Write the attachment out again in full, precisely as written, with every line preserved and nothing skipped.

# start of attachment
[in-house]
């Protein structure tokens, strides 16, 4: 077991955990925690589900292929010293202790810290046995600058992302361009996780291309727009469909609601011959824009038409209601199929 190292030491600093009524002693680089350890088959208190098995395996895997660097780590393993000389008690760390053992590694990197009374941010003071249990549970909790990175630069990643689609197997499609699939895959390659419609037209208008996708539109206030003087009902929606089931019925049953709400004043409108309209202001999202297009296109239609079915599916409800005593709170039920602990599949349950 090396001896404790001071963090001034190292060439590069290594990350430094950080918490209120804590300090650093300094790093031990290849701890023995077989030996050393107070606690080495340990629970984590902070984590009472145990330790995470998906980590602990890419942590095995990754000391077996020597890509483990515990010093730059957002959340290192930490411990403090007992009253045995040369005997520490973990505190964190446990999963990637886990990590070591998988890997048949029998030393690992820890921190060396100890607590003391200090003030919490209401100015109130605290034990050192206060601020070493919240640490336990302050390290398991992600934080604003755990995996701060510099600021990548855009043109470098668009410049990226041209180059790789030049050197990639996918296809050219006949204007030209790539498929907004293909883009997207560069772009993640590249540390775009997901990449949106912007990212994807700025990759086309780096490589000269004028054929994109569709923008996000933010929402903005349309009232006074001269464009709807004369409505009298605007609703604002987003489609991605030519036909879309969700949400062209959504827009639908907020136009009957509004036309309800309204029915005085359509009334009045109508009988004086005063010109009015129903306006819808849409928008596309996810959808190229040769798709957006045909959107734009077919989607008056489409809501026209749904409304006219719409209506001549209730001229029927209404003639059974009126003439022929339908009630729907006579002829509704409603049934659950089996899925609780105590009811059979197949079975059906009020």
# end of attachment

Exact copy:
[in-house]
């Protein structure tokens, strides 16, 4: 077991955990925690589900292929010293202790810290046995600058992302361009996780291309727009469909609601011959824009038409209601199929 190292030491600093009524002693680089350890088959208190098995395996895997660097780590393993000389008690760390053992590694990197009374941010003071249990549970909790990175630069990643689609197997499609699939895959390659419609037209208008996708539109206030003087009902929606089931019925049953709400004043409108309209202001999202297009296109239609079915599916409800005593709170039920602990599949349950 090396001896404790001071963090001034190292060439590069290594990350430094950080918490209120804590300090650093300094790093031990290849701890023995077989030996050393107070606690080495340990629970984590902070984590009472145990330790995470998906980590602990890419942590095995990754000391077996020597890509483990515990010093730059957002959340290192930490411990403090007992009253045995040369005997520490973990505190964190446990999963990637886990990590070591998988890997048949029998030393690992820890921190060396100890607590003391200090003030919490209401100015109130605290034990050192206060601020070493919240640490336990302050390290398991992600934080604003755990995996701060510099600021990548855009043109470098668009410049990226041209180059790789030049050197990639996918296809050219006949204007030209790539498929907004293909883009997207560069772009993640590249540390775009997901990449949106912007990212994807700025990759086309780096490589000269004028054929994109569709923008996000933010929402903005349309009232006074001269464009709807004369409505009298605007609703604002987003489609991605030519036909879309969700949400062209959504827009639908907020136009009957509004036309309800309204029915005085359509009334009045109508009988004086005063010109009015129903306006819808849409928008596309996810959808190229040769798709957006045909959107734009077919989607008056489409809501026209749904409304006219719409209506001549209730001229029927209404003639059974009126003439022929339908009630729907006579002829509704409603049934659950089996899925609780105590009811059979197949079975059906009020």